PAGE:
Another day, another security breach. Yet, the Onliner Spambot dump is slightly different to others: it contains over 700 million email addresses and passwords. As such, it is the largest leak to date.
Onliner Spambot Password Dump
The Onliner Spambot dump is a significant haul in a year that has already seen several massive data breaches. These breaches, including River City Media, Verizon, Lynda, Deep Root Analytics, Edmodo, and Atlassian HipChat, are minute compared to the combined weight of the Onliner Spambot leak.
Onliner Spambot was uncovered by Benkow mo?u?q, a security researcher based in France. The spambot has collected over 700 million individual email addresses, passwords, and email servers, all used to send spam. The spambot is primarily used to deliver the Ursnif banking trojan to unsuspecting users. Benkow estimates over 100,000 unique systems have been infected around the world.
The Ursnif trojan steals data, such as login credentials, banking and credit card data, passwords, and more. However, what sets Onliner apart from other spambots is the sophisticated delivery method.
The “standard” method of delivery — a spam email containing a dropper file — is relatively easy to combat. Spam filters are getting smarter, and domains found to send spam are easily blacklisted.
Instead, Onliner scraped email server credentials from existing data breaches, collating an enormous, 80 million-strong list of valid accounts to send spam from. Therefore, the spam appears to originate from a legitimate email account, avoiding any spam filters.
“To send spam, the attacker needs a huge list of SMTP credentials. To do so, there are only two options: create it or buy it. And it’s the same as for the IPs: the more SMTP servers he can find, the more he can distribute the campaign”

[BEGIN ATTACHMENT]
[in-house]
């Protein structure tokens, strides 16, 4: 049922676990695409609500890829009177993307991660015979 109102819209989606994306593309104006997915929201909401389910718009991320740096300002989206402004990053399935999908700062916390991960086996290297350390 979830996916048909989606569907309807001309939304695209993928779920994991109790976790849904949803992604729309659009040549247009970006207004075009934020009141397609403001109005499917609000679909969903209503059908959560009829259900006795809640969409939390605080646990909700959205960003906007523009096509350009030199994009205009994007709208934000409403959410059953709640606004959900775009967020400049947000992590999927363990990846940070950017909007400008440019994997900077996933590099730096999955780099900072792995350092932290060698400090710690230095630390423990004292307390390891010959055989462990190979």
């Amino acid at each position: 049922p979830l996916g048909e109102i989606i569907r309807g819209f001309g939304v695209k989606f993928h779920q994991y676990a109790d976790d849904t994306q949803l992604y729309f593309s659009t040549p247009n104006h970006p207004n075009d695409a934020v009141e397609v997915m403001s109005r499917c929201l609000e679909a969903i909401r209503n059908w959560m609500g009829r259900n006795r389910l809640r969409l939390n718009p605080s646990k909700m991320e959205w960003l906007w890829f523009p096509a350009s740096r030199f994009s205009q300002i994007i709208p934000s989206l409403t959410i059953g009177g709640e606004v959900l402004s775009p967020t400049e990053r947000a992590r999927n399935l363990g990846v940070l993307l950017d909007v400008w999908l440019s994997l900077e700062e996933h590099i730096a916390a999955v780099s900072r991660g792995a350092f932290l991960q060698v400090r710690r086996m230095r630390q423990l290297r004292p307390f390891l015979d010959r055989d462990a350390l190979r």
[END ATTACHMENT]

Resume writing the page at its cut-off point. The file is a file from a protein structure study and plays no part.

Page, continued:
Next, instead of bombarding potential victims, the spambot sends a single email containing a single-pixel fingerprinting image. When the email is open, the pixel image sends back important user information, such as IP address, user-agent details, and more. This helps the attackers know which computers to target — specifically seeking Windows systems — instead of a more general spray-gun approach.
According to Troy Hunt, creator of Have I Been Pwned?, only 27% of the email address already existed in the HIBP database. That means some 519 million individual email address and password combinations are now compromised. In a blog post, Hunt also pointed out that 711 million is basically the entire population of Europe — a serious amount of compromised addresses.
So, what can you do?
First, head to Have I Been Pwned? and enter your email address(es) into the search bar. It takes a few seconds, and you’ll immediately discover if your address and password have been compromised. And that’s not only for the Onliner spambot. If your address leaked during any other data breach (contained in the database), you will find out.
If compromised, you need to begin the reset process for any services using that email address. It is important to remember as many accounts as possible, but I understand that is difficult. Start by changing any linked to sensitive information: accounts holding financial data, debit and credit cards, and so on.
Next, start using two-factor verification on all of your accounts, and seriously consider using a password manager to keep track of and to secure your passwords.
Once your address and password is out there, it won’t disappear. But you can mitigate the potential effects.
Have you been pwned? Did you realize that more than one account is compromised? What is your favorite password manager? Let us know your thoughts on data breaches below!
Image Credit: elwynn via Shutterstock.com